Friday, April 5, 2013

The Politics Of: BioShock Infinite

A Time When Men Were Real Men, Women Were Real Women, And Flying Cities ROCKED YOUR WORLD
BioShock Infinite is, by the early date of April, the game of the year--it might be the game of the decade. Released as a follow-up to the original blockbuster BioShock which, itself, came from the group that produced the well-lauded System Shock II (they claim the Shock series are spiritual successors) it had a high bar to pass. It didn't just pass it--it vaulted over it--into the sky.

We'll take a look at the game--and the politics--of BioShock Infinite.

The Game
The Whole Game Is a Moving, Interactive Work of Art
BioShock Infinite is set in an alternate reality in the year 1912. You are Booker DeWitt, hard-drinking, hard-core ex-Calvary ex-Pinkerton private detective on a mission to ... recover a girl ... or something. You're on a boat, in the rain, going to a lighthouse while the people rowing you there make snide remarks as they banter. When you get there ... well ...

There's a lot to say about BioShock that would count as spoilers and I'd rather not, even in the next potentially spolier-rific section, just give everything away. So let's stick to the basics: where the last BioShock had you in a fantastical art-deco city at the bottom of the ocean, BioShock Infinite takes you to an awe inspiring neo-colonial floating city in the clouds.

Again we see the BioShock system of magical enhancements to go along with your arsenal of weapons. You recharge both energy (Salt) to power these as well as finding ammo and food to replenish health and conventional weapons (if they ever make a BioShock Infinite movie--unnecessary as playing through the game is kinda a movie--they better have whoever is playing DeWitt grab and eat a pear for no good reason--in the game you run around scarfing down fruit, popcorn, and hotdogs in the middle of fire-fights).

The game is polished. The characters are vibrant. The story is intricate and perhaps even deep. We'll talk about that in a minute but there are a few things I want to say up here.

The first is this: Saying that BioShock Infinite is what the future of First Person Shooters will look like is like saying the Mona Lisa is what the future of artwork will look like. First Person Shooters are no more going to be able to recapture Infinite's lightning in a bottle than the multitudes of artist throughout history are going to be able to become Leonardo Da Vinci. BioShock Infinite is an example of the art-form at the top of its, well, game.

That said, it isn't without its problems. If BioShock Infinite does mark a turning point in game-design evolution it will be the point where a game was made that some significant part of its target market came away thinking "I'd rather keep exploring than shooting." Indeed, the slow, awe-inspiring build-up to the first set of running fire-fights does leave you wanting more--and you do get more--but that slow, amazing wandering through the city of Columbia echoes the original opening of HalfLife where the credits came in over a tram-ride through the Black Mesa facility and gamers of a previous era were amazed by the, well, the story-like opening. BioShock Infinite turns this up so high that for some people the eventual realization that this is a shooter is a letdown.

Slate found the ultimate message to be shallow because, eventually, you do wind up shooting everyone:
In changing the frame of reference from deviant computer intelligences or comic book heroes to evangelical racism and labor organizers, Levine's mistrust of extremism begins to feel like sleight of hand. It’s fair to wonder if Levine creates moral equivalence between an oppressor and his victims as a sneaky way to fall back on the same old shoot-‘em-up model, covering over any inconsistencies with spectacle and production value. It would be possible to make a shooting game tied to the point of view of one side in a conflict, but Levine’s expectation that extreme commitment necessarily leads to corruption makes this structure impossible. His stories don’t commit to sides—they mistrust all parties, something that’s easiest to express by having everyone eventually turn on the protagonist.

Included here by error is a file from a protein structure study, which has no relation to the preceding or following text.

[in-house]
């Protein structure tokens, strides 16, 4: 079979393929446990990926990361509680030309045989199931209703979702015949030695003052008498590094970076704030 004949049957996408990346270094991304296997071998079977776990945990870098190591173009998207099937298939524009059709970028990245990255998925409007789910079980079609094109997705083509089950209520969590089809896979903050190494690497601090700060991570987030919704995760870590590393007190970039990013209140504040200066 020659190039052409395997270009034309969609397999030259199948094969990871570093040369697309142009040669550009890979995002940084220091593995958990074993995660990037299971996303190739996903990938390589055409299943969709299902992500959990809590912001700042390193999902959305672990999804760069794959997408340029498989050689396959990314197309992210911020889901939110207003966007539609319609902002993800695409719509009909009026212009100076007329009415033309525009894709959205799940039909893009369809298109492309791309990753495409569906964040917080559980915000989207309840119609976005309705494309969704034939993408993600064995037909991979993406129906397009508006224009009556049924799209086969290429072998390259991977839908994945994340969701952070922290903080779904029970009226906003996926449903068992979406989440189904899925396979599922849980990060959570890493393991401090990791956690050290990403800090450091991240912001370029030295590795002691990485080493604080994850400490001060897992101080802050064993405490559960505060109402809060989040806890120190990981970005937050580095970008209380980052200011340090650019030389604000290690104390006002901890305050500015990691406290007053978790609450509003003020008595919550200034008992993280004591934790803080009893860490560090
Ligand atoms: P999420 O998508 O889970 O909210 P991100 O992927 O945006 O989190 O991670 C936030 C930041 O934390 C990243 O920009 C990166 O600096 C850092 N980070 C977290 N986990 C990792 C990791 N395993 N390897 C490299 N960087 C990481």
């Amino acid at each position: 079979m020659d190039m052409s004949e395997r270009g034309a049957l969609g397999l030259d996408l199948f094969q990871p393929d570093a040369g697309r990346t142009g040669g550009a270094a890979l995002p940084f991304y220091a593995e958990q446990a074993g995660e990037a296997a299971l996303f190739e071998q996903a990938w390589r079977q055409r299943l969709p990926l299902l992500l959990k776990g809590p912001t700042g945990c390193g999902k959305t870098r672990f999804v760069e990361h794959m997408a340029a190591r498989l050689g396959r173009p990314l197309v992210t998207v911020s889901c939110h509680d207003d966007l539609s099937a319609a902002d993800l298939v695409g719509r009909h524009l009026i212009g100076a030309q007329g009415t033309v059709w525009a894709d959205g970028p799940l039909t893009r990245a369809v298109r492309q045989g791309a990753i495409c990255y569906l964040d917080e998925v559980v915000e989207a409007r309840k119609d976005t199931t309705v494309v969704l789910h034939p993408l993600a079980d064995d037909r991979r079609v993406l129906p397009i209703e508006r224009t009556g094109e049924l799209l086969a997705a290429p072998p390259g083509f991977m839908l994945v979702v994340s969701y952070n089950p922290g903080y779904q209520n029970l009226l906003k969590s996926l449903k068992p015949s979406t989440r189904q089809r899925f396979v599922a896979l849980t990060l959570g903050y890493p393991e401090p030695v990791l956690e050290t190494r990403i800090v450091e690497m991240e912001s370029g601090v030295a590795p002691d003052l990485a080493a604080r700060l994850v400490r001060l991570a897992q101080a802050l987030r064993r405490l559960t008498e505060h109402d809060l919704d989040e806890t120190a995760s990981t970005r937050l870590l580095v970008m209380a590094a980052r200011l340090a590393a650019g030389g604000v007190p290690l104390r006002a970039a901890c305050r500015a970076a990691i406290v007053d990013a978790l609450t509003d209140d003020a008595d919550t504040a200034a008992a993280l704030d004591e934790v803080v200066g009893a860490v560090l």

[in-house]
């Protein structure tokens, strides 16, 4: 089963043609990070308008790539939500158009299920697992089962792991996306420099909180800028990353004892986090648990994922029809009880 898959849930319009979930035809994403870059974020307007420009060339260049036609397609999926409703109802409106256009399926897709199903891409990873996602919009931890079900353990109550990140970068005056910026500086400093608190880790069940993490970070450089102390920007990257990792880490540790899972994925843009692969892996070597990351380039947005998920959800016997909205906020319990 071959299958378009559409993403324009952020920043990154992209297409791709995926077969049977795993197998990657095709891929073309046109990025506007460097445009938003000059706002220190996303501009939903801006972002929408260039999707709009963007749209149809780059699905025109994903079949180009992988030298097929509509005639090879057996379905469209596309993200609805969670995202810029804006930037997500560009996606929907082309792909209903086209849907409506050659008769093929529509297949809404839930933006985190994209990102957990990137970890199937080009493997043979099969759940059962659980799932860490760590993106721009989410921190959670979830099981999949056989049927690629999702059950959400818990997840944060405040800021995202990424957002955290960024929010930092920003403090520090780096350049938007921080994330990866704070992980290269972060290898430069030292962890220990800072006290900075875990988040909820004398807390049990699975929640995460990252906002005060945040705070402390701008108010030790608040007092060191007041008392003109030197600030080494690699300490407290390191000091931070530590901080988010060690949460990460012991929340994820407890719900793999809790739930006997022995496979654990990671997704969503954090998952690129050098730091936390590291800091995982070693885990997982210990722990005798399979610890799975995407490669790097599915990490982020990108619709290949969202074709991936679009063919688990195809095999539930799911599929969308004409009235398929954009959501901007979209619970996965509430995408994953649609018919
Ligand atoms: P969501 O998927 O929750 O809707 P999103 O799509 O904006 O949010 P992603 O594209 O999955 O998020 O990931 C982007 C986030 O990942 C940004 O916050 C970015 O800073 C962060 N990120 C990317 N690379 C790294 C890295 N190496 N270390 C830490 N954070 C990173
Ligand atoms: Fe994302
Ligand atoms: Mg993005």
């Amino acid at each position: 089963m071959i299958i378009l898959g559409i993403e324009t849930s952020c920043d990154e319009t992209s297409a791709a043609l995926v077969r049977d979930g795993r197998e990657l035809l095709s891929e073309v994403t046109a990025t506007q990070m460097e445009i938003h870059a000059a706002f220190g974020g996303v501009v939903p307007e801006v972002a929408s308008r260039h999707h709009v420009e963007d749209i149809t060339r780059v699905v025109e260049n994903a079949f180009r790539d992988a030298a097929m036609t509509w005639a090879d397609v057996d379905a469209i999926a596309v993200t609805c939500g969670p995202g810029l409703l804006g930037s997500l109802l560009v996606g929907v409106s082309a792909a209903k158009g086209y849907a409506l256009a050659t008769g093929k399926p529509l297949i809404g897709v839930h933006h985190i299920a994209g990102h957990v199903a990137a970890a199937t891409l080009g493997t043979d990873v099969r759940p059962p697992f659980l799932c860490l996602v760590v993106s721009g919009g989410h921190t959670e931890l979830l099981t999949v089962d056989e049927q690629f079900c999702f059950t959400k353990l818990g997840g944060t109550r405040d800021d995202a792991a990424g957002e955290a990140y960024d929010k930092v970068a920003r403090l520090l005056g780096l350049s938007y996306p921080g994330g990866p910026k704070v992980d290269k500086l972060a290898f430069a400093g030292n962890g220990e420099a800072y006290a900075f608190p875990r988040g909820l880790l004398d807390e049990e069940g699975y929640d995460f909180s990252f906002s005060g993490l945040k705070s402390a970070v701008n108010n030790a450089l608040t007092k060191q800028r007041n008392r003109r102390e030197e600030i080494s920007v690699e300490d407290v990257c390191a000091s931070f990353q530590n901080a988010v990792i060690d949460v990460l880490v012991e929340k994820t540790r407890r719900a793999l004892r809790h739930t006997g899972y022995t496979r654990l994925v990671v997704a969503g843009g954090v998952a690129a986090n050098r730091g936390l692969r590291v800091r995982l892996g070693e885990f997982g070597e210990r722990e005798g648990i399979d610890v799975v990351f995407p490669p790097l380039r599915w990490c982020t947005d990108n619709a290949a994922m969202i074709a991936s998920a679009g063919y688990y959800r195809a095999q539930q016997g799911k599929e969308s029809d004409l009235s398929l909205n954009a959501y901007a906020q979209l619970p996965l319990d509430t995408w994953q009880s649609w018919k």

Kotaku was dismayed by the extreme often graphic bloody violence:
And you can just walk around drinking it in, and you're eating all kinds of candy and hot dogs and there's this amazing carnival tutorial section where you can launch magic at a hidden devil and there are posters, so many posters, posters everywhere, you read them all and see all these names and brands and colors, and you keep having to just sort of stop and stare, and there are flowers everywhere, and a woman offers to sell you a flower to stick in your lapel and then there's this huge robot dude standing there and oh my god it's a barbershop quartet singing the Beach Boys and whaaat...
You grab one police officer and RAM HIS FUCKING FACE INTO A SPINNING BLADE and like, BLOOD AND SKULL-CHUNKS BLOW EVERYWHERE and WOW what in the world and then everyone starts shooting and then this happens: [ Graphic Image ]
Yeah. It's kinda like that. The Kotaku piece notes that when asked, game creator Ken Levine gave an "impenetrable answer" when asked about the violence. I think he was stumbling around trying to say "Dude, I got around 100 Million to make a First Person Shooter. What was I supposed to do?" In an interview Levine likened the FPS design to a musical where, instead of music breaking out, fire-fights do.

That said, whatever the future impact of BioShock Infinite is, if you half way like computer games you ought to take a look at it: it's a milestone of some kind. As I said at the start, early in the year, it's probably the game of the year. Early in the decade, it's probably the game of the decade.

Let's do the politics!

The Politics of BioShock Infinite
Let's start with the language. The floating city is called Columbia. It's named after the Hollywood studios, no? No. Columbia is the female persona of America (until she was replaced by Miss Liberty--you know, the Statue and, post WWII, by her brother Uncle Sam. The studio's icon comes from her--not the other way around):